Two common ways you can sell your product online are by subscription service or lifetime access. A subscription service is a payment plan. Your customer pays you a monthly, quarterly, or annual fee, and as long as the customer is current in payments he or she may access your product online.
Lifetime access, however, is not often as clear-cut. Many companies offer or have offered lifetime access (or a “lifetime subscription”) to their products – TiVo and Sirius satellite radio are two examples.
Generally, lifetime access means that for a single payment, the customer gets unlimited access to the product, and sometimes, free updates or other benefits as the product or technology evolves.
But what does “lifetime” really mean? How long is a lifetime in the constantly-changing, online world? Let’s take a look at some of the pros and cons of offering lifetime access to your product.
Pros to offering lifetime access:
You determine what a lifetime is.
You are probably wondering what the length of lifetime access really is. It’s generally considered for the lifetime of the product, not you or the customer.
The good news is that you can limit the length of your lifetime access in your terms of service. You might want to choose a length of time that seems generous, but sustainable for your product. One year is probably not sufficient to entice customers into buying lifetime access, but five years may be.
Up front money.
Another benefit to you in offering lifetime access is immediate cash flow.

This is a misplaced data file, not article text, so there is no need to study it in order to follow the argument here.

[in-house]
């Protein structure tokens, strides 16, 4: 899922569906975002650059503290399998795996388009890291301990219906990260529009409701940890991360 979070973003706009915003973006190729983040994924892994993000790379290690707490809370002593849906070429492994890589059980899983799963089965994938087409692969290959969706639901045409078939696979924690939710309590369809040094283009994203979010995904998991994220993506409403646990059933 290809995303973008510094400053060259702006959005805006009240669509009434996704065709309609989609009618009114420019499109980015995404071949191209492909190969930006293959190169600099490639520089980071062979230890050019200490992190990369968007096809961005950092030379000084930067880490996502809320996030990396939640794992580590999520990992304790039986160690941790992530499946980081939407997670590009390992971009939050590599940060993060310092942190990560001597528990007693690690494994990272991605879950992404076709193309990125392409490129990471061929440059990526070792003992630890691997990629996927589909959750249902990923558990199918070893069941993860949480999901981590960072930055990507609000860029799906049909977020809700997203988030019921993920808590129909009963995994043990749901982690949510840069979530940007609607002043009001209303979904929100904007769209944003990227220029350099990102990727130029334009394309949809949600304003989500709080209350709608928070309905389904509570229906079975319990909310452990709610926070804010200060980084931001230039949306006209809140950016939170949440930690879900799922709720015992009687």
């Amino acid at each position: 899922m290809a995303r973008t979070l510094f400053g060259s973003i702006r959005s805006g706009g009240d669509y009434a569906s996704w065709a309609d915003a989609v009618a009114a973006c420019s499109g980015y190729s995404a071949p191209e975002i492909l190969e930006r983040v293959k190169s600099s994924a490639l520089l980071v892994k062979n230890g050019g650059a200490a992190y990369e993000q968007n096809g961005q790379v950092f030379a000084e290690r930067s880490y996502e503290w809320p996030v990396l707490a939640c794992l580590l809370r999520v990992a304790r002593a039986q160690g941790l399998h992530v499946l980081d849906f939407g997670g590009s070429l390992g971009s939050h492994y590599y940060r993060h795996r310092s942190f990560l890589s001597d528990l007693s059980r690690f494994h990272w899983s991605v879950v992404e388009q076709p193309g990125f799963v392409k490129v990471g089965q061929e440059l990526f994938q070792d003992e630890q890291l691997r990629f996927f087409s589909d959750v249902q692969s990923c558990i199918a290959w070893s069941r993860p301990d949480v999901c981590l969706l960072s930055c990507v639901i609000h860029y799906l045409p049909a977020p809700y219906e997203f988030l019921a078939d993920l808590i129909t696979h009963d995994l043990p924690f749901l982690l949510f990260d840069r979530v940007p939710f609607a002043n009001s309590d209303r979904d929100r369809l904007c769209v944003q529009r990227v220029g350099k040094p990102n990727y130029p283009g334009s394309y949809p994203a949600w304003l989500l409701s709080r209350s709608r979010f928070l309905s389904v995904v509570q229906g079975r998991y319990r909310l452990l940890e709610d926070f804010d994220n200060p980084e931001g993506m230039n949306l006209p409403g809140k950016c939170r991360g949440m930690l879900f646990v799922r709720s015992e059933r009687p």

A deal for your customers.
Customers don’t like to get monthly bills or charges. They may feel like they are getting a deal on lifetime access, versus a subscription service, if you price it right.
Easier books for you.
It’s a lot easier to manage a single payment in your books than it is to track recurring payments.
Potential leverage for other products.
Offering lifetime access to your current product line may increase your revenue stream in the long run if you continue to offer other good products and can entice your customers to pay for lifetime access to those as well.
Cons to offering lifetime access:
You must be clear in your terms of service what the length of a lifetime is, what happens if you discontinue your product, and what access is covered. You also want to specify whether you are required to maintain your exact product as it exists at the time of purchase, and what happens if you go out of business or technology makes your product obsolete. You don’t want to open yourself up to liability by not clarifying to your customers exactly what they get when they purchase lifetime access. These are all things that a lawyer can help you determine, and it will probably cost you some money.
Some customers may be turned off by describing something as “lifetime” but then limiting its availability to a certain number of years. You don’t want to appear less than trustworthy or deceptive in your advertising.
Long term cost.
Do you know what the cost of keeping your servers up or managing the product after its use has substantially decreased will be? If you have one remaining customer using the product or it has become technologically obsolete, but you are still required by your terms of service to maintain its access, do you have the revenue to cover those costs? Remember, you are only getting a single up-front payment from the customers, and it must be sufficient to manage your product’s access for as long as you have agreed to.
Limited revenue stream.
Offering lifetime access for a single, up front payment does not guarantee future payments. Your customers may feel that they have little incentive to purchase new versions of products. And because it is a more expensive initial investment than monthly payments, it may scare off some potential customers with the high up front costs.
Look at companies you respect to see what kind of terms they offer around lifetime access to help you decide what the smart business decision is for you.
If you decide to offer lifetime access to your online products, you probably want to find a lawyer to help draft your terms of service, so you are covering all the potential contingencies.